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What are the possibilities to generate .net C# 4.0 (Visual Studio 2010) class (entities) from xsd file.

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20  
possibilities are endless! –  Shiv Kumar Mar 7 '11 at 9:02

3 Answers 3

up vote 143 down vote accepted

simple enough; just run (at the vs command prompt)

xsd your.xsd /classes

(which will create your.cs). Note, however, that most of the intrinsic options here haven't changed much since 2.0

For the options, use xsd /? or see MSDN; for example /enableDataBinding can be useful.

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Why oh why isn't this exposed in Visual Studio? –  Justin R. Jan 28 at 19:28

xsd.exe does not work well when you have circular references (ie a type can own an element of its own type directly or indirectly).

When circular references exist, I use Xsd2Code. Xsd2Code handles circular references well and works within the VS IDE, which is a big plus. It also has a lot of features you can use like generating the serialization/deserialization code. Make sure you turn on the GenerateXMLAttributes if you are generating serialization though (otherwise you'll get exceptions for ordering if not defined on all elements).

Neither works well with the choice feature. you'll end up with lists/collections of object instead of the type you want. I'd recommend avoiding choice in your xsd if possible as this does not serialize/deserialize well into a strongly typed class. If you don't care about this, though, then it's not a problem.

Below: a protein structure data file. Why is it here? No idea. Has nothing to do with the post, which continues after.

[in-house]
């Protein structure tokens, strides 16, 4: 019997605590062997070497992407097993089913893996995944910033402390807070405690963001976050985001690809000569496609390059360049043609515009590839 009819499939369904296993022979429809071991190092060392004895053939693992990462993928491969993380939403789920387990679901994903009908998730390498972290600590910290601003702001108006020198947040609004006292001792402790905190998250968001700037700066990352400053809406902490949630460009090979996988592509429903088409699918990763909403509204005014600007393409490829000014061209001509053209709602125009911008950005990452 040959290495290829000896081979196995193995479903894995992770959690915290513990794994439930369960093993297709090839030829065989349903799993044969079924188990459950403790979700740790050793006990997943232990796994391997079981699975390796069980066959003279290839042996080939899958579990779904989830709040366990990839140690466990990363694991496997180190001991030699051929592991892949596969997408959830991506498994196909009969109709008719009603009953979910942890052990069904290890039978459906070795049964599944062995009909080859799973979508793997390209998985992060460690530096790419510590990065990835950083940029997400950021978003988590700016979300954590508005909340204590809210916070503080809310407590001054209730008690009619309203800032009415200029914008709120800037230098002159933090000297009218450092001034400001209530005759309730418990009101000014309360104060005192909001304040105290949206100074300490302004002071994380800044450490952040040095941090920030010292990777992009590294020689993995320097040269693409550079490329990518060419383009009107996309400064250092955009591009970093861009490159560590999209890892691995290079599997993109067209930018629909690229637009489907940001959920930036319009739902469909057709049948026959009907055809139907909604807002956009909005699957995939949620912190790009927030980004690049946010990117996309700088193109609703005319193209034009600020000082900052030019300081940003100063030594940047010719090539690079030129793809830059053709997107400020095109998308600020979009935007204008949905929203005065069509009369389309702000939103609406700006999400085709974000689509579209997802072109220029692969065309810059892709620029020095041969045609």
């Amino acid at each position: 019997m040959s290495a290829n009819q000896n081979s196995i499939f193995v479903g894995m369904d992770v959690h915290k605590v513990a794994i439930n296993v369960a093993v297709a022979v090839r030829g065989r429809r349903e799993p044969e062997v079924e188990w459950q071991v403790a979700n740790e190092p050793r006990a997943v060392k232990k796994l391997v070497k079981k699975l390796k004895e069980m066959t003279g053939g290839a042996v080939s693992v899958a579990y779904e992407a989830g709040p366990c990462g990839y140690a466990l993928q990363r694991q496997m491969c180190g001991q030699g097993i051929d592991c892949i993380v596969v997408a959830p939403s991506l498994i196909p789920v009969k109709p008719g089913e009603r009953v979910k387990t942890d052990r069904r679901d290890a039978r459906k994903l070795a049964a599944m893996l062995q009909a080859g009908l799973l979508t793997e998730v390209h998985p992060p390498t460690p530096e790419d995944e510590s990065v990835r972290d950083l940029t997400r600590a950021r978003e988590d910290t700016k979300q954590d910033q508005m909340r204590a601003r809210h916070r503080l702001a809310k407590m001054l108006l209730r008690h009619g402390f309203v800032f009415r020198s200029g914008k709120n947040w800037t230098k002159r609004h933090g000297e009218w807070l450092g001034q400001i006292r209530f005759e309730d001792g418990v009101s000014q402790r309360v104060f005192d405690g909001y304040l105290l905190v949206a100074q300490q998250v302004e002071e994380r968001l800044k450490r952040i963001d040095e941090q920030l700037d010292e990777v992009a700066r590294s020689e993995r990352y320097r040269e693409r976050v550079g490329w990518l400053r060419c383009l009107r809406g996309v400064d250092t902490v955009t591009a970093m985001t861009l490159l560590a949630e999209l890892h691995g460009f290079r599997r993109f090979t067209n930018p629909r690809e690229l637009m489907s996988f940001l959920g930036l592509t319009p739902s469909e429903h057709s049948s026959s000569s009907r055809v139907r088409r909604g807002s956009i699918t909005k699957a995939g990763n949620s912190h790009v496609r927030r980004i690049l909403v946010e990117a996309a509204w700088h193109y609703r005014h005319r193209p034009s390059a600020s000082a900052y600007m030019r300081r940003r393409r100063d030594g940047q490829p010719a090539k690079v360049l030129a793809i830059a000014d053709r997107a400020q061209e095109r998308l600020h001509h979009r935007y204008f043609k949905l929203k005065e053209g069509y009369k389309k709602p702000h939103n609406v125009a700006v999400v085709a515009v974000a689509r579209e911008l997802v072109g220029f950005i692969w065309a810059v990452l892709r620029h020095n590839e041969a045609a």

The any feature in xsd2code deserializes as System.Xml.XmlElement which I find really convenient but may be an issue if you want strong typed objects. I often use any when allowing custom config data, so an XmlElement is convenient to pass to another XML deserializer that is custom defined elsewhere.

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xsd.exe as mentioned by Marc Gravell. The fastest way to get up and running IMO.

Or if you need more flexibility/options :

xsd2code VS add-in (Codeplex)

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+1 for Xsd2Code - awesome tool! :) –  MattDavey Mar 7 '11 at 11:06
4  
I couldn't get xsd2code to work for me at all. xsd.exe is more robust, but struggles with schemas that have "circular" groups. –  Jeff Nov 4 '11 at 16:44

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